As today’s workforce evolves to make use of cutting-edge communications technology that allows many workers to do their jobs from just about anywhere that carries an Internet connection, it makes sense that employee volunteer programs make use of the same technological advances in the name of community service.
The latest example of this is TutorMate, a service offered by Evanston, Ill.,–based nonprofit Innovations for Learning, which helps connect “virtual volunteers” with schoolchildren in need of some extra help with their studies.
According to Innovations for Learning, when a school signs up with TutorMate, the organization provides a computer, a phone line and software dedicated to online learning in the school’s classroom.
On the other end is a roster of tutors drawn from corporate partners, government agencies and other supportive groups that can each provide 10 or more people for tutoring sessions.
Far from the traditional tutor-pupil arrangement, TutorMate tutors might be sitting at a desk in their office or lounging with a laptop in their favorite coffee shop. When they dial in to the classroom on their phone, they are connected with the student, and the two can talk while both view an interactive screen on their computers that aids in demonstrative learning.
Each tutor works with the same student for a half-hour session, once each week, throughout the year, the organization said.
Scheduling is handled through an online system that allows the tutors to select a time most convenient for them.
According to Lora Phillips, director of corporate responsibility at antivirus software maker Symantec, virtual volunteering “has transformed the volunteering landscape as it now allows people to participate who may have been deterred from volunteering due to time or life constraints.”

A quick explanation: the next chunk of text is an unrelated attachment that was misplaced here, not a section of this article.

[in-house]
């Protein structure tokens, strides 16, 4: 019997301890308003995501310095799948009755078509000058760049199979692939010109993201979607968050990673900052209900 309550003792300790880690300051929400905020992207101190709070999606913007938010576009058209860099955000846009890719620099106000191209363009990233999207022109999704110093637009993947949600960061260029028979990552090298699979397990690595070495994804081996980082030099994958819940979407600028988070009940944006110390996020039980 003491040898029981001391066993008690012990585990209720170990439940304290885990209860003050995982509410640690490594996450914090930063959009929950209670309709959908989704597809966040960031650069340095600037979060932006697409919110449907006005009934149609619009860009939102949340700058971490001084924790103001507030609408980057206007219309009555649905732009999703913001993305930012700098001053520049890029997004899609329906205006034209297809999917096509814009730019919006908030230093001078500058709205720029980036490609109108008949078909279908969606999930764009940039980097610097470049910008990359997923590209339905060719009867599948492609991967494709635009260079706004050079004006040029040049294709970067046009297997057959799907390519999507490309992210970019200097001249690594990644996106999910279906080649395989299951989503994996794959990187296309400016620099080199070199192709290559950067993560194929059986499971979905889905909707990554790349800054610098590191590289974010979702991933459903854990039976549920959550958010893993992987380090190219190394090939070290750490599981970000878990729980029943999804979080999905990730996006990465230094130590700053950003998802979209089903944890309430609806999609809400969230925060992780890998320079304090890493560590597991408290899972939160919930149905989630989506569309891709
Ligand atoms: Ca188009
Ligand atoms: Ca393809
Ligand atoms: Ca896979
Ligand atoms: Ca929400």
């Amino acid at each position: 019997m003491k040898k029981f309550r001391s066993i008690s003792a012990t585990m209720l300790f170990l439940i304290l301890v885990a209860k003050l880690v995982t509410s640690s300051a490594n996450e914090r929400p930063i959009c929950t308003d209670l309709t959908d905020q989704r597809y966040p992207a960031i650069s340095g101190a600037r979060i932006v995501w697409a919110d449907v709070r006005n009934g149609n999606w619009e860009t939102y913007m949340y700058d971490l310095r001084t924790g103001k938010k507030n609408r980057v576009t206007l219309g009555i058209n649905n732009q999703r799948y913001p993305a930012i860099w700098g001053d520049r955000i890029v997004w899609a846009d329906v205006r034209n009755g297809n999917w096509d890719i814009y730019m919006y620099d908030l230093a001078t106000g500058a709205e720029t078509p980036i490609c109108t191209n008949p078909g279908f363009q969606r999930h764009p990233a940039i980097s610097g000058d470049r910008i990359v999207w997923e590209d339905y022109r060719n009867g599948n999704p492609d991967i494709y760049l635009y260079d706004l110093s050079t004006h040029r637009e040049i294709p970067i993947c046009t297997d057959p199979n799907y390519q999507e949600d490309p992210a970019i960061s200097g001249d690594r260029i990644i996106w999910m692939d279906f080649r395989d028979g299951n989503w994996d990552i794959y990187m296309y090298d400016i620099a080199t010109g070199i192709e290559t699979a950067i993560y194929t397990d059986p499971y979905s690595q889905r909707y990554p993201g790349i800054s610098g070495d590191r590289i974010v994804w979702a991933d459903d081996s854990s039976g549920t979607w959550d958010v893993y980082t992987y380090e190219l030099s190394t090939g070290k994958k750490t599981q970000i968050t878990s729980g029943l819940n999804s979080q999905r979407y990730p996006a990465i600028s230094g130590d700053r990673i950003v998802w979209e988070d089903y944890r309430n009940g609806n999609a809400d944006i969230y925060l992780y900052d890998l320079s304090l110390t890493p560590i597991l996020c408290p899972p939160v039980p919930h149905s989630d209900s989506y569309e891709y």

In a post on the company’s corporate responsibility blog, Phillips described Symantec’s experience with TutorMate. A slate of 15 employees completed their first full academic year of tutoring students from Markham Elementary, near the company’s headquarters in Oakland, Calif.
“Using a phone and a computer, employees would log on to the interactive online system shared with the student and they would read electronic books or play reading games together,” Phillips wrote.
The company hosted a party for the volunteers and their mentees at the end of the school year, where the employees provided special pamphlets with information on local and national reading contests so that the students would remain engaged with reading during the long summer holiday, she said. And the volunteers spent the afternoon decorating bookmarks with their students, and brought along Symantec gift bags as parting gifts.
Though virtual volunteering has made it easier to give one’s time, it has not taken away from the social and individual benefits that volunteering can bring, Phillips said.
“The volunteers were just as excited to be a part of this opportunity as the students, and the benefits were mutually shared,” Phillips wrote.
Most notably, many volunteers remarked at how much progress their students had made, given the relatively small-time commitment required of the volunteers, she said.
And making it all the better: The volunteers were able to apply for Dollars-for-Doers grants for the time they put in via TutorMate. In all, the Symantec employees volunteered a combined 173 hours, totaling a donation of $2,598 for the school.
With technology making these types of activities ever more easy and convenient for the company’s workers, virtual volunteering is here to stay, Phillips said.
“At Symantec, virtual volunteering has become central to our corporate philanthropy strategy, and enables us to tap the passion of our 21,500 employees in over 50 countries worldwide,” she said.
For more information on TutorMate, visit www.innovationsforlearning.org.